As we approach the two-year mark of the COVID-19 pandemic, a shocking number of Americans are seeking mental health help and treatment. Exhaustion, burnout, anxiety and depression for many are skyrocketing.
COVID numbers dropped briefly with vaccines over the past year, and people were relieved the pandemic could be coming to an end. We started to relax and resume our normal activities. However, the latest surge of the omicron variant has caused a new wave of mental health concerns, as many fear the end of the pandemic is still a long way off.
With the new, more transmissible omicron variant, many are consumed with the worry of getting sick or possibly making a loved one sick. Many are struggling to lead a normal life when we constantly hear of increasing numbers of cases, illnesses and deaths.
People lack resilience and emotional coping skills to lean on. Many seek help for depression, substance abuse disorders, or suicidal thoughts. This is also true for children and adolescents. The number of suicide attempts is on the rise among children and adolescents.
In children, much of their emotional development is linked to their interactions with other children, most often in school settings with peer groups. Virtual learning and social distancing have prevented many children from having the social interaction they need. Over the past year, an astronomical number of children have experienced mental health issues.
Many school systems typically have services that help children with behavioral and mental health issues, but when they’re not in school, they don’t have the same access. Because of this, we are seeing more children who were already struggling and more children with new diagnoses.
Our anxiety increases every day because it is difficult for us to grasp this permanent state of uncertainty and not know when it will end. We deal with a crisis much better when we see an end point. Since most people have never experienced a pandemic before, the long-term effects it may have on mental health are still unknown. We know the crisis in behavioral health, mental health and substance use disorders is here – what we don’t know is how long this tidal wave will last.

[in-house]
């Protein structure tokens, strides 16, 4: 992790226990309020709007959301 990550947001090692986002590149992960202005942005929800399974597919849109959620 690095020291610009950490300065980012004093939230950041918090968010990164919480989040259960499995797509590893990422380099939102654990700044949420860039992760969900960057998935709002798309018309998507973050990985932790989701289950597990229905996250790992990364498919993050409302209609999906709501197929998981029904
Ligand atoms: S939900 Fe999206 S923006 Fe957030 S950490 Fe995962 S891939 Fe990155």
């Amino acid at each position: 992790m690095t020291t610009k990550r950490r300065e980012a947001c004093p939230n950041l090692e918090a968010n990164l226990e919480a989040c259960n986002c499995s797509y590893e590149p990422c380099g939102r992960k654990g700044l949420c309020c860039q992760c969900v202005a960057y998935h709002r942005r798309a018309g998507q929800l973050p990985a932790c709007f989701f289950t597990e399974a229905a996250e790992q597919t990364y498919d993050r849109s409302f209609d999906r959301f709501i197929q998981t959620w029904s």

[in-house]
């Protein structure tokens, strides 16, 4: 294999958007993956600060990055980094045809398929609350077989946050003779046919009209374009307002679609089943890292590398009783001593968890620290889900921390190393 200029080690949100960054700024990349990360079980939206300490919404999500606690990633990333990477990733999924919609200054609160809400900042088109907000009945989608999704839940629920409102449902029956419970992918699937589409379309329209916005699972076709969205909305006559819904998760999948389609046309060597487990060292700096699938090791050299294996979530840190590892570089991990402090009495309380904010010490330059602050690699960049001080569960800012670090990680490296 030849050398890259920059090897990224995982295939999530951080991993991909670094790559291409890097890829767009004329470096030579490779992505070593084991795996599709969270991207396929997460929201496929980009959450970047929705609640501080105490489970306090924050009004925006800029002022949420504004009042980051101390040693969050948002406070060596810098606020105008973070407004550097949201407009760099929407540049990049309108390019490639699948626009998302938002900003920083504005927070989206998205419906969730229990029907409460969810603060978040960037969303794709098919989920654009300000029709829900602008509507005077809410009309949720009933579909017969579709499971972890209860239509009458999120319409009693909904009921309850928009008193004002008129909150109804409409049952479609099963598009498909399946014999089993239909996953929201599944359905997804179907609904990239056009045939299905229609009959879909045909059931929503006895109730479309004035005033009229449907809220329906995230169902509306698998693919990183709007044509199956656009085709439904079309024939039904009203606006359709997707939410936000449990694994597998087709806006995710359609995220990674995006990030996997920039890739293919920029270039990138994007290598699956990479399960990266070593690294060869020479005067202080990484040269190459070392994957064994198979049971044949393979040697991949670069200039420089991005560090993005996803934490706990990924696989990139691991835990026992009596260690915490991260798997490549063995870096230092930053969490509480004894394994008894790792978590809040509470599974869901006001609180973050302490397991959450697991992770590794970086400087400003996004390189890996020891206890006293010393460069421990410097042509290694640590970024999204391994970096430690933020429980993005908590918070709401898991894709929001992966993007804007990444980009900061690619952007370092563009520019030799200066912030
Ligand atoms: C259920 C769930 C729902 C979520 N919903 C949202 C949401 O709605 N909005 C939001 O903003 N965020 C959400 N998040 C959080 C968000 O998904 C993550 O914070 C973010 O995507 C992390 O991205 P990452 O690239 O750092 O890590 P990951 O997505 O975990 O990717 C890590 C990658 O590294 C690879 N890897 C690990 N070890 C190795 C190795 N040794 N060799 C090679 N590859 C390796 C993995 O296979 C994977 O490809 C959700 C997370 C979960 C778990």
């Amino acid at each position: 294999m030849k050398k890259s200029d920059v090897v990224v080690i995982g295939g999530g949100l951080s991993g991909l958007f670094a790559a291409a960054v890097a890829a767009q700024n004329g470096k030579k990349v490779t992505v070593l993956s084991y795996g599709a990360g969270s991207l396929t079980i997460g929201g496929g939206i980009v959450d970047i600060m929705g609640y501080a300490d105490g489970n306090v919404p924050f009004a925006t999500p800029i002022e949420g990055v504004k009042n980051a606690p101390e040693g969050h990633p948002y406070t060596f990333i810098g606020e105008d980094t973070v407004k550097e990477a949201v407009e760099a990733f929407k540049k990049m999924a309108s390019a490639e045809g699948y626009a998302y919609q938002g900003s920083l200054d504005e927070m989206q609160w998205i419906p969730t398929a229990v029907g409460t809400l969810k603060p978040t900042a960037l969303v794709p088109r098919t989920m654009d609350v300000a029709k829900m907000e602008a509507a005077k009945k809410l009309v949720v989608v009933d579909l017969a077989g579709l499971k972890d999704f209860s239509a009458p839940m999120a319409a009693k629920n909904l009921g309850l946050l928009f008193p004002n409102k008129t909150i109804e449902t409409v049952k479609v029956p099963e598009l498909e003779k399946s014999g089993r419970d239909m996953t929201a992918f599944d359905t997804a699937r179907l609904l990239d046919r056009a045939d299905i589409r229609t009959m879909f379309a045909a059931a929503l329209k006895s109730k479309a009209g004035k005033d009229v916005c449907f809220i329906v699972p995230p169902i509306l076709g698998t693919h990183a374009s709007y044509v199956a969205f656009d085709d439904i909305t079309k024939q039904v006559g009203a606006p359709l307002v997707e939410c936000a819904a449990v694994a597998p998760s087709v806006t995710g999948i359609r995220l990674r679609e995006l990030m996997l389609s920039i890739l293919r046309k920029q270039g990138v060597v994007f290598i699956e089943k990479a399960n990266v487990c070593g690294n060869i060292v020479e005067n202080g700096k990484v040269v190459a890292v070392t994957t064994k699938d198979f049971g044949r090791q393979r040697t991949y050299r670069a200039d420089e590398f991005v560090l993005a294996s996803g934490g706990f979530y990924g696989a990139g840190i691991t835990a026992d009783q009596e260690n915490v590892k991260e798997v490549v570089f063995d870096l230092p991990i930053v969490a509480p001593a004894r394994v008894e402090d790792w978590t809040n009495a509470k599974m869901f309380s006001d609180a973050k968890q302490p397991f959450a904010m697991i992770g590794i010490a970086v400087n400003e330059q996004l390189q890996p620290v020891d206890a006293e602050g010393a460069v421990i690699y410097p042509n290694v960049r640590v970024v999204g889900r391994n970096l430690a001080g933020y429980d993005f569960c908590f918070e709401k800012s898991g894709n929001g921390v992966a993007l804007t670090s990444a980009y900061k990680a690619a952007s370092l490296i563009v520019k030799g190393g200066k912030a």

Although many factors related to the COVID-19 pandemic are beyond our control, there are ways to reduce our anxiety and depression by doing things we have control over:
• Go outside, even 5 to 15 minutes a day, breathe fresh air and enjoy the sun.
• Walk and move your body for 20 minutes a day, even if broken into 5 minute bursts.
• Identify and release your emotions and frustrations by writing or talking with someone.
• Improve your mood every day: say something you are grateful for; dying of laughter; be nice to a stranger; or talk with someone you love.
If you’ve been feeling “stuck” for more than a few weeks and feel like you can’t get out of it, it will help to try talking to a medical professional. You are not alone as many are feeling this way right now. One of the silver linings that has come out of the pandemic is that people are finally talking about mental health more and ending the stigma that the subject once had.
If you are having suicidal thoughts, call the National Suicide Prevention Lifeline at 1-800-273-8255. The lifeline offers free and confidential 24/7 support to people in distress.
For more information about SSM Health’s behavioral health services, visit ssmhealth.com.
Laurel Kramer, PhD, is an outpatient psychologist who provides care for people with depression and anxiety. His other professional interests include helping his patients manage life with chronic and serious health conditions, such as cancer, helping patients with life transitions, as well as providing assistance with personal care stressors. older people that caregivers encounter. To make an appointment with Kramer, call 573-681-3249.